Guest Post by Caroline Esser: Fighting the Taliban by Creating Jobs

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Caroline Esser is a research intern at the New America Foundation/American Strategy Program.
In Tuesday’s Washington Post, Joshua Partlow and Haq Nawaz Khan highlight the numerous flaws in House bill S.496: Afghanistan and Pakistan Reconstruction Opportunity Zones Act of 2009, which has passed the House and is being reviewed by the Senate.
The bill was originally conceived as a way to facilitate economic development by designating specific reconstruction zones in Afghanistan and Pakistan as areas from which all exports would be granted duty-free status in the United States.
However, rather than risk upsetting American industries by allowing duty-free status to foreign goods also produced by American businesses, Congress has created a bill that would give this status only to a very limited number of products, most of which neither Pakistan nor Afghanistan have any experience producing.
Instead of proceeding with this compromised bill, the U.S. government should rethink its approach to economic development and consider the recommendations of Atlantic Council South Asia Center Director Shuja Nawaz.
At a recent public forum at the United States Institute of Peace on the possibility of reconciliation with the Taliban, Nawaz emphasized the importance of economic development and job creation in Pakistan as a way to combat the Taliban. But instead of creating reconstruction opportunity zones, Nawaz recommended financing public infrastructure projects.
Nawaz argues that foreign investment in infrastructure construction would provide immediate benefits for the area. As New America Foundation experts Bernard Schwartz and Sherle Schwenniger have long proposed in the American context, investment in infrastructure is “a proven way to stimulate private investment and job creation and, at the same time, distribute more widely the capital and skills for wealth creation.”
The roads would help connect the marginalized FATA region to the rest of the country, promote commercial activity, and aid the military’s counterinsurgency efforts (see Gilles Dorronsoro’s report on the Taliban in Afghanistan for a further discussion of the importance of road networks for the military).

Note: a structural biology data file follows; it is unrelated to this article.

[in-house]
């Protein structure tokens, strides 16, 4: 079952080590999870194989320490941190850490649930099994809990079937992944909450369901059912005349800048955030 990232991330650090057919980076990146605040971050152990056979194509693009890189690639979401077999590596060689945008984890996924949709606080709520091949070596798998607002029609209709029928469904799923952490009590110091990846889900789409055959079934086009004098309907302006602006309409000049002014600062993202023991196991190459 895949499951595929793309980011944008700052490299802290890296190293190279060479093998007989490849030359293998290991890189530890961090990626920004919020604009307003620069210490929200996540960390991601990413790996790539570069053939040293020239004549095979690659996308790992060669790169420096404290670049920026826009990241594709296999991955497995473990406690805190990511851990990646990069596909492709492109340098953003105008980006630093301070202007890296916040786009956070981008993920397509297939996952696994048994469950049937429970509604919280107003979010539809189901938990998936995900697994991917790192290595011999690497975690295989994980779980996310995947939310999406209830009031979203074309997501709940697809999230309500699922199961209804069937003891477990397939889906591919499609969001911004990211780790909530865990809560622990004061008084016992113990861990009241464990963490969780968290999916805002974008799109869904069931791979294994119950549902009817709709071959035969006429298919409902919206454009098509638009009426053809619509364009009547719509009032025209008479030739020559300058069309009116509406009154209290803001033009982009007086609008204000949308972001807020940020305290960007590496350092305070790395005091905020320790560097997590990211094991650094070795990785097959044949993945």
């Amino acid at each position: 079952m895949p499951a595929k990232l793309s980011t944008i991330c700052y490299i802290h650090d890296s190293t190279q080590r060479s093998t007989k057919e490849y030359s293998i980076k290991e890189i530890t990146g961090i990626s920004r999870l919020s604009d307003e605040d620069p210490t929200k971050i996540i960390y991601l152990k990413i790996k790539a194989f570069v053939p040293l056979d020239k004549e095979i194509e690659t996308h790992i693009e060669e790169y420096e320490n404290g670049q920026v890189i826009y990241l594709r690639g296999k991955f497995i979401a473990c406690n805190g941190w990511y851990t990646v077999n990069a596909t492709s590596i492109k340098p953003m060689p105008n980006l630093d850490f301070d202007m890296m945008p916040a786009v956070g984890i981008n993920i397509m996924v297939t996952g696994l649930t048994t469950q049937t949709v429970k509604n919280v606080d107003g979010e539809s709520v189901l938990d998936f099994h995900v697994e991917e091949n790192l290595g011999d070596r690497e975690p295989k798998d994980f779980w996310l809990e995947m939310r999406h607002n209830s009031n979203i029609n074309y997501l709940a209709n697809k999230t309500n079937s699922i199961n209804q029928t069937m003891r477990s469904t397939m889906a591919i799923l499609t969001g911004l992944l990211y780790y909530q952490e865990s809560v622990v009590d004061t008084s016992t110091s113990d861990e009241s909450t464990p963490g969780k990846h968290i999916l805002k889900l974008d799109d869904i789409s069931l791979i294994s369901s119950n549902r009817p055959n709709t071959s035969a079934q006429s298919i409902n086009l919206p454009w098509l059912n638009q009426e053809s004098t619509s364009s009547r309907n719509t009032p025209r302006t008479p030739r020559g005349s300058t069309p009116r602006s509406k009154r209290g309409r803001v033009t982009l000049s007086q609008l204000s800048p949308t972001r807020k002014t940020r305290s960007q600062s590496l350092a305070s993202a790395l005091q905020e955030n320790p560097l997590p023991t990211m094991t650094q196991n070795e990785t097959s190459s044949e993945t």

Furthermore, in addition to creating much needed wells, roads, and bridges, the infrastructure projects would curtail Taliban recruitment by providing alternative sources of income for the roughly 300,000 Pashtun youth who are now the targets of Taliban recruiters.
Unlike the American-dictated details of the reconstruction opportunity zones, the infrastructure projects would be shaped and executed by the people of FATA, making them stakeholders invested in the projects’ outcomes.
Let’s not waste our limited foreign aid money on inefficient projects that will be ill-received, when we can implement highly useful economic development projects that could both weaken the Taliban and help to assuage divides within Pakistani society.
– Caroline Esser

Comments

6 comments on “Guest Post by Caroline Esser: Fighting the Taliban by Creating Jobs

  1. jessica says:

    The American-dictated details of the reconstruction opportunity zones, the infrastructure projects would be shaped and executed by the people of FATA.
    ___________________
    Jessica
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  2. jon says:

    US presence in Afghanistan will have to be transformed from
    ‘Occupying Army’ to ‘Honored Guests’ before the Taliban will
    cease their attacks. Their families have occupied their lands for
    centuries and have nowhere else to go. They resent the invader
    and will never cease trying to obstruct and distroy them, as we
    all would if it was our country that had been attacked and
    occupied.
    Aerial bombing and fighting that kills families and innocents
    does not improve matters. Collateral damage simply provides
    additional grievances and new recruits. Infrastructure
    investments, increased employment and bolstered local
    economies would be welcomed, as would greater educational
    activities and assistance that bolsters local productivity.